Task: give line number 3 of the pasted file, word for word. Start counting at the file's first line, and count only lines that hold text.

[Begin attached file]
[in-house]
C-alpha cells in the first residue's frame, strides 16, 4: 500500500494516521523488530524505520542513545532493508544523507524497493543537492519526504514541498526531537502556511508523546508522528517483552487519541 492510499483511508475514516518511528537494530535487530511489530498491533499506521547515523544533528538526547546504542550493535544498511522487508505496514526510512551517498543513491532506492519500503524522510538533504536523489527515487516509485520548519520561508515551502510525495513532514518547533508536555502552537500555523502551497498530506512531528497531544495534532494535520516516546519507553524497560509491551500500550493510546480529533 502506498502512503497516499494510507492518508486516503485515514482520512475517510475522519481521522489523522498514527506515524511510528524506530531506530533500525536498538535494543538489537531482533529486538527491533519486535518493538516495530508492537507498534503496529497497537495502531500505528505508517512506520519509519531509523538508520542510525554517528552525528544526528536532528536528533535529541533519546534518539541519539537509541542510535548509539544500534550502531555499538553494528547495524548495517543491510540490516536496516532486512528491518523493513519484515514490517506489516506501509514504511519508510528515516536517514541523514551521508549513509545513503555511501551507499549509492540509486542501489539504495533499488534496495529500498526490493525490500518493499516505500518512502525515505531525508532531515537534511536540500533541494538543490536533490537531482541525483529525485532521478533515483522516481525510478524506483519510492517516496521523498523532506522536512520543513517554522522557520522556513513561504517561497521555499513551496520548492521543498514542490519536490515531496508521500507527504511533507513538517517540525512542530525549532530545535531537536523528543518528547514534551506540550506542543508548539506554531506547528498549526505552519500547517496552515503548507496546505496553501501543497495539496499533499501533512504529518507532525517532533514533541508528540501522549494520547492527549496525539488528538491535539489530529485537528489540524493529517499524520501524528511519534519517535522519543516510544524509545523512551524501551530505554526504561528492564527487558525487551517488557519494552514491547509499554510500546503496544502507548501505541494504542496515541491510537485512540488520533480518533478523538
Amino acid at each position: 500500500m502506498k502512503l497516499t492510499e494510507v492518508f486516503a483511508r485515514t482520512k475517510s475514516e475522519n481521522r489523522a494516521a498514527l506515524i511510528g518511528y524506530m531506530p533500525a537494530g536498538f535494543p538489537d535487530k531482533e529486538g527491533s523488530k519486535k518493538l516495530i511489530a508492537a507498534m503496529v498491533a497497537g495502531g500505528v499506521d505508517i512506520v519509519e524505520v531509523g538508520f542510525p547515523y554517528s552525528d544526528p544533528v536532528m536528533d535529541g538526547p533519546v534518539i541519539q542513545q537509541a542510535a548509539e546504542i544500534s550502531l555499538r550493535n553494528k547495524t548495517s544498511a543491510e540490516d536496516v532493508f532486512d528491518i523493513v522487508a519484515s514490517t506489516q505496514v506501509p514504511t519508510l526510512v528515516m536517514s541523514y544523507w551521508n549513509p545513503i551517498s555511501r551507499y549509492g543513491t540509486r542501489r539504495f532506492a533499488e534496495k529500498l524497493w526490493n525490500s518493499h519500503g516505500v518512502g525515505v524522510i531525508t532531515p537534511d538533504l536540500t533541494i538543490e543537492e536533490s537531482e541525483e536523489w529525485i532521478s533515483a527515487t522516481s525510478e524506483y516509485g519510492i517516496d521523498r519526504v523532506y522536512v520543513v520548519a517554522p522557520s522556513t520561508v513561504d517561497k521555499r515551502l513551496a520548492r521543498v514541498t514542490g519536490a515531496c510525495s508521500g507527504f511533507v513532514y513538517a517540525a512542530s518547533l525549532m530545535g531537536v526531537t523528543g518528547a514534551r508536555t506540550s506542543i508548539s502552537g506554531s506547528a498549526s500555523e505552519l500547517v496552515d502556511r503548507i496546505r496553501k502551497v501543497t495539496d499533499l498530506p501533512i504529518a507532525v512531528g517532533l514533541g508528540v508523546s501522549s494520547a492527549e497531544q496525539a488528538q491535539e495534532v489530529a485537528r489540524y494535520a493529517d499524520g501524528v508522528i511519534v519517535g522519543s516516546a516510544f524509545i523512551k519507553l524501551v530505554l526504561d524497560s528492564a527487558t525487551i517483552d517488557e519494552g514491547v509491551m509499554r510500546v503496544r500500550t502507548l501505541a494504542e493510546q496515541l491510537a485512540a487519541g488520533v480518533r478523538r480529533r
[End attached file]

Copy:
Amino acid at each position: 500500500m502506498k502512503l497516499t492510499e494510507v492518508f486516503a483511508r485515514t482520512k475517510s475514516e475522519n481521522r489523522a494516521a498514527l506515524i511510528g518511528y524506530m531506530p533500525a537494530g536498538f535494543p538489537d535487530k531482533e529486538g527491533s523488530k519486535k518493538l516495530i511489530a508492537a507498534m503496529v498491533a497497537g495502531g500505528v499506521d505508517i512506520v519509519e524505520v531509523g538508520f542510525p547515523y554517528s552525528d544526528p544533528v536532528m536528533d535529541g538526547p533519546v534518539i541519539q542513545q537509541a542510535a548509539e546504542i544500534s550502531l555499538r550493535n553494528k547495524t548495517s544498511a543491510e540490516d536496516v532493508f532486512d528491518i523493513v522487508a519484515s514490517t506489516q505496514v506501509p514504511t519508510l526510512v528515516m536517514s541523514y544523507w551521508n549513509p545513503i551517498s555511501r551507499y549509492g543513491t540509486r542501489r539504495f532506492a533499488e534496495k529500498l524497493w526490493n525490500s518493499h519500503g516505500v518512502g525515505v524522510i531525508t532531515p537534511d538533504l536540500t533541494i538543490e543537492e536533490s537531482e541525483e536523489w529525485i532521478s533515483a527515487t522516481s525510478e524506483y516509485g519510492i517516496d521523498r519526504v523532506y522536512v520543513v520548519a517554522p522557520s522556513t520561508v513561504d517561497k521555499r515551502l513551496a520548492r521543498v514541498t514542490g519536490a515531496c510525495s508521500g507527504f511533507v513532514y513538517a517540525a512542530s518547533l525549532m530545535g531537536v526531537t523528543g518528547a514534551r508536555t506540550s506542543i508548539s502552537g506554531s506547528a498549526s500555523e505552519l500547517v496552515d502556511r503548507i496546505r496553501k502551497v501543497t495539496d499533499l498530506p501533512i504529518a507532525v512531528g517532533l514533541g508528540v508523546s501522549s494520547a492527549e497531544q496525539a488528538q491535539e495534532v489530529a485537528r489540524y494535520a493529517d499524520g501524528v508522528i511519534v519517535g522519543s516516546a516510544f524509545i523512551k519507553l524501551v530505554l526504561d524497560s528492564a527487558t525487551i517483552d517488557e519494552g514491547v509491551m509499554r510500546v503496544r500500550t502507548l501505541a494504542e493510546q496515541l491510537a485512540a487519541g488520533v480518533r478523538r480529533r